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Kathmandu: As the official death toll in Saturday’s earthquake crossed 5,500 on Thursday, the focus of relief operations shifted to the villages and remote areas near the epicentre as Nepal’s Army fought against time to take food supplies and bring back the injured.

Nepali Army rescue helicopter to Sindhupalchok district, about 65 km northeast of Kathmandu, which has reported the highest death toll. The mission was to carry food supplies to the village of Tatopani and the surrounding areas, about three miles from the Chinese border, and bring back at least 40 people who had been rescued in the past two days. To do this, however, the helicopter had to set up base in one of the only open strips of land available — in the small village of Narantan.

From the sky, during the 20-minute flight to Sindhupalchok, the scale of the damage, and the incredible difficulty of mounting any rescue mission, was immediately evident. Miles of mountainous terrain, serrated with agricultural plots, were dotted with small settlements of destroyed houses. Landslips had occurred on several slopes and strips of orange here and there indicated areas where the Army has been able to reach and set up relief tents. The estimate, conservative at best, is that about 70-80 per cent of the houses in this region have been destroyed.

From Narantan, where the landing strip is the size of a small football field, a series of smaller helicopters, able to seat about 5 persons, touched down every 10-15 minutes to unload injured and rescued persons from the surrounding hills. In turn, they would take bags of rice and boxes of biscuits and instant noodles from the supply helicopter back to the areas from where they came. This process had been repeated for two days.

Dr. Subhesh Gimire, a geophysicist from Kathmandu says he and a team of three others were conducting a feasibility study for a hydro-power project in the Liping River near the Chinese border when the quake struck. “Ironically, we were using a French instrument to do a scan below the surface at the time. We all immediately knew what was happening,” he said. Dr. Gimire and his team were rescued three days later from the Dry Port near Liping. Similarly, Lal Prasad Bhattarai, a teacher, was taking 35 people from his micro-finance co-operative on a hike to the India-Nepal border. He says, with a laugh, that it was meant to be a team bonding trip. After the earthquake, many of his team managed to survive but saw many people die when the second quake caused landslips on Sunday. They walked for two days until they were found by locals at Narayan Chowk and brought to the village. When an army helicopter arrives, there is an elaborate process of checking who qualifies to be taken directly to Kathmandu. An army doctor assesses injuries, and the serious ones are stretchered on to the flight. Foreign tourists are also given priority.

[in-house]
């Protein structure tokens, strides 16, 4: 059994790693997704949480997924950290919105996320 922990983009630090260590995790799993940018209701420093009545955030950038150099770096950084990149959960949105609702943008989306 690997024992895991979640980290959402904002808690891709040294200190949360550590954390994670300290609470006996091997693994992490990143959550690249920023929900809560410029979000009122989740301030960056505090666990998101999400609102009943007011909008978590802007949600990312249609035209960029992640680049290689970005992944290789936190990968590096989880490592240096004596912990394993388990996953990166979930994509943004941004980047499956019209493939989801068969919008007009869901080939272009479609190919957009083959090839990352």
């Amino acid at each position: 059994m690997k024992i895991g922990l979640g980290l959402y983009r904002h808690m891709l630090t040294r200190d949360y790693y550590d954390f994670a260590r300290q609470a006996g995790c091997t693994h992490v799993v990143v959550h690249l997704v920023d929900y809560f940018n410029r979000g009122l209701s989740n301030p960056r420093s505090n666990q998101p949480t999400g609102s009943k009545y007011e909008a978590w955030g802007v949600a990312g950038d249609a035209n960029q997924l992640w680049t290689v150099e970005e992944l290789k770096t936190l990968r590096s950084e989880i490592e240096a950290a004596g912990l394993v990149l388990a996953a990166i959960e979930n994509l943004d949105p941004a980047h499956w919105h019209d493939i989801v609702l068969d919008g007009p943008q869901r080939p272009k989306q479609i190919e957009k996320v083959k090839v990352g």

While the Nepal Army has stepped up these operations over the past two days, it says the scale of the operation is overwhelming. Our next stop is the Army’s battalion station in Chautara, also in Sindhupalchok. From the helipad, which offers a 360-degree view of the surrounding hills, a senior officer admits that they might not reach everybody affected. “Some of these places are so remote that they have no administration or local police. We have no idea what is going on or whether we will be able to reach the survivors in time.”


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